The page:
And, in conclusion, your Com

mittee would earnestly pray for themselves and the Christian church in general, that they may remember the religion of Christ is no empty name, or mere party distinction; and that nothing less than the possession of that "mind which was also in Christ Jesus," constitutes real vital godli

ness.

May the language of the last Resolution adopted at the Meeting of the American Peace Society before noticed, be ours, namely, "That we will persevere in our efforts to disseminate information respecting the evils of war, and the duty of Christians in relation to it, till death shall close our career, or the Millennium shall remove all doubts, and occasion for further exertions."

"The time is short." A few passing years, and this world, with its varied and contending interests, must have an end. The false glosses of human philosophy, and the specious reasonings of carnal wisdom, which are now found too often to blind the eyes of God's people, making darkness appear light, and evil good, will then for ever vanish before the pure light of unadulterated truth. The opposing feelings, and discordant opinions, which render this present state of existence a scene of confusion and strife, nay, a field of blood, will never more be known: uninterrupted harmony and peace will then fill every part of God's creation. "The ox and the lion will feed together, and the leopard will lie down with the kid." There will be truly one fold under one Shepherd," "one faith, one Lord," and "his name one ;"- one desire to praise and glorify "the Prince of Peace," who will then have universal dominion;--and one feeling of unmingled love and affection towards all the inhabitants of the earth. Surely, I come quickly;" Amen. Even so, come, Lord Jesus." Amen.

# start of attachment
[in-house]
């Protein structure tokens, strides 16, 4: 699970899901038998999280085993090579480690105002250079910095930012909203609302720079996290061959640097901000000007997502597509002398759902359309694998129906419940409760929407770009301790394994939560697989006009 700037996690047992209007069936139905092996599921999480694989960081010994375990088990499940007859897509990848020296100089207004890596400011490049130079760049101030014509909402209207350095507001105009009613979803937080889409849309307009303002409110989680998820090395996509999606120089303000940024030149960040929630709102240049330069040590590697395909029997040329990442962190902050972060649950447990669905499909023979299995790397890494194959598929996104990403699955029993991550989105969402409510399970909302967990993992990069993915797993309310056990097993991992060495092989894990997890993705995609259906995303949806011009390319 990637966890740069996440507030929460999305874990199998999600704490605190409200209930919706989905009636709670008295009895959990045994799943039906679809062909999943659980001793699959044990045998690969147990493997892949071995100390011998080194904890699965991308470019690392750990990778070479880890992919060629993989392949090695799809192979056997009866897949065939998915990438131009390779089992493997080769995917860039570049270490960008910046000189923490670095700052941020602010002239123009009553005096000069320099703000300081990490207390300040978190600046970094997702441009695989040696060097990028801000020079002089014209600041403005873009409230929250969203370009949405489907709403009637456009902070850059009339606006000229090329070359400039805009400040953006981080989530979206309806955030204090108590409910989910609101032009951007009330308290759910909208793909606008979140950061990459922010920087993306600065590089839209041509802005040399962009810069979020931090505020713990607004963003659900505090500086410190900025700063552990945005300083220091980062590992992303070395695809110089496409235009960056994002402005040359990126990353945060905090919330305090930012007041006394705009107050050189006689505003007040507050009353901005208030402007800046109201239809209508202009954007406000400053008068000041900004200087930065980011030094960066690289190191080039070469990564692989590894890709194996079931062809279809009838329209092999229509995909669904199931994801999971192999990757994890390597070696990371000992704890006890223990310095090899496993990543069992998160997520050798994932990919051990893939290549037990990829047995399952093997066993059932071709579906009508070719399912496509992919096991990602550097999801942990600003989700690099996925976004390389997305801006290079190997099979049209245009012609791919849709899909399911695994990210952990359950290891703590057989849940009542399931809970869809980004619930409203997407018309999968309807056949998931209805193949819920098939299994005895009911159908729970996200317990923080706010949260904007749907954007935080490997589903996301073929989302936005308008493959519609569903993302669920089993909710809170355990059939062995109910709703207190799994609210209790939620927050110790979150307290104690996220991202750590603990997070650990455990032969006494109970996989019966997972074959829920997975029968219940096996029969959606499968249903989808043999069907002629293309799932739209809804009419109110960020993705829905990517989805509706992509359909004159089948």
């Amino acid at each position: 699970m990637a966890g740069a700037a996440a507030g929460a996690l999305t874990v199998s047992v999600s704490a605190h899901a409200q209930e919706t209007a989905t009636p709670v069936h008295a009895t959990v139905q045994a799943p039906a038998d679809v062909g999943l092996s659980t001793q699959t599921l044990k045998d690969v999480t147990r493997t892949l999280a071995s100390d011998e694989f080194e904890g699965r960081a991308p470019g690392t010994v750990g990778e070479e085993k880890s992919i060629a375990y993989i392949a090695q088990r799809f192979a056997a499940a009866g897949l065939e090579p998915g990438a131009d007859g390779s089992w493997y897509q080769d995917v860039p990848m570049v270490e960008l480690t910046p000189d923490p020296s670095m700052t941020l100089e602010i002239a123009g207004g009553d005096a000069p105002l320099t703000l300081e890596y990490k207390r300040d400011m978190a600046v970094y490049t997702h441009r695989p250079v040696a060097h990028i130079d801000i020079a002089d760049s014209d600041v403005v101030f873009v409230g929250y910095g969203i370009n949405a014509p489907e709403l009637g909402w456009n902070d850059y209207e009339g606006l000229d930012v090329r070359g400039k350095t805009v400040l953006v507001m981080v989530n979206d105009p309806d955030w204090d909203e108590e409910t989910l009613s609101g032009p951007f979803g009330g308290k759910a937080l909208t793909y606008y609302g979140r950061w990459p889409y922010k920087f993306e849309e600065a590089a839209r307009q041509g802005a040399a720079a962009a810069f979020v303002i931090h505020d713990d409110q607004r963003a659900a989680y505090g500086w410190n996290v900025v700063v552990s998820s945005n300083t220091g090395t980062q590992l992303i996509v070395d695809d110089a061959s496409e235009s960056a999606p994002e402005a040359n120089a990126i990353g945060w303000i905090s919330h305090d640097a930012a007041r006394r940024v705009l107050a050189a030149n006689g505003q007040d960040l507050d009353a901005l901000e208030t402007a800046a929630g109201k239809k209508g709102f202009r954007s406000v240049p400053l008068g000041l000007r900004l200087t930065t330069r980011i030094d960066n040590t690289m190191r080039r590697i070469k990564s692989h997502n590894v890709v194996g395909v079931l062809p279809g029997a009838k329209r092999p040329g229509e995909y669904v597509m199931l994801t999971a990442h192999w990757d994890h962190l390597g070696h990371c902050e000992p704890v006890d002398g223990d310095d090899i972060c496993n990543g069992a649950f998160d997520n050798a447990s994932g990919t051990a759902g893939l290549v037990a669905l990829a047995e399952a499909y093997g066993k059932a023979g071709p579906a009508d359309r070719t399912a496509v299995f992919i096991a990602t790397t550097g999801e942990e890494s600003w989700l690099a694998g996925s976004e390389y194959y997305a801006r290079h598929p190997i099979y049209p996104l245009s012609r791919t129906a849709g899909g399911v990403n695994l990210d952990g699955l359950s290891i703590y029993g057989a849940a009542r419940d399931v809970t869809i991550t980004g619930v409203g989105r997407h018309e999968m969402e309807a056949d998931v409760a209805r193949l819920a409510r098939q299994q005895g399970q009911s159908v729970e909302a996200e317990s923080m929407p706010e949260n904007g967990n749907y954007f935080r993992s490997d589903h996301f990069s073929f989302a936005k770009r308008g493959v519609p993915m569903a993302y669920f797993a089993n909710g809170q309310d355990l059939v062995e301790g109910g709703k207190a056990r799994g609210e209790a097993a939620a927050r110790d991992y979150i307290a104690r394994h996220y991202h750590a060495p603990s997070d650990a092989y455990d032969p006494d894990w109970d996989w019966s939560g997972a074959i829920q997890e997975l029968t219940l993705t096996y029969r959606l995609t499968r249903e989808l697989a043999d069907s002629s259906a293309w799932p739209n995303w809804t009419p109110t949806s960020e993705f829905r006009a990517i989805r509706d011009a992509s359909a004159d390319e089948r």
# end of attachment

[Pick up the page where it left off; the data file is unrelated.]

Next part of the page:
66

66

Eleventh Annual Report of the Bath

Auxiliary Peace Society.

AT the Eleventh Anniversary Meeting of the Bath Auxiliary Peace Society, holden at the Friends' Meeting-house, November 25th, 1831,

Mr. JOSEPH PEARSON in the chair, The Report of the Committee was presented to the Chairman; who requested the Secretary to read it. The audited account was next read. The following Resolutions were then unanimously adopted:

Moved by the Rev. Joseph Dear, and seconded by Mr. James Deare,

1. That the Report of the Committee, and Audited Account, which have been now read, be printed and distributed under the direction of the Committee.

Moved by Mr. William Hunt, and seconded by Mr. Thomas Langdon,

2. That this Meeting hears with pleasure of the formation of new Auxiliary Societies at Coggeshall, and at Hull; and tender their cordial thanks to the Rev. James Hargreaves, through whose zealous and disinterested exertions the latter Society was instituted. And this Meeting would much rejoice if the funds of the Parent Society could be so replenished, by new and liberal subscriptions, as to enable its Committee occasionally to send out talented emissaries, either to visit Auxiliaries already formed, or, as in the instance of Mr. Hargreaves, to diffuse the knowledge, and extend the principle of the Peace Society, in quarters where it is as yet but partially known, and, by consequence, but little recognised.

Moved by Mr. William Metford, and seconded by the Rev. Philip Cater,

3. That this Meeting hails with peculiar satisfaction the commencement of the publication by the Parent Committee of a series of small tracts, calculated for distribution among the humbler classes of the community.

Moved by the Rev. O. Clarke, and seconded by Mr. Hancock,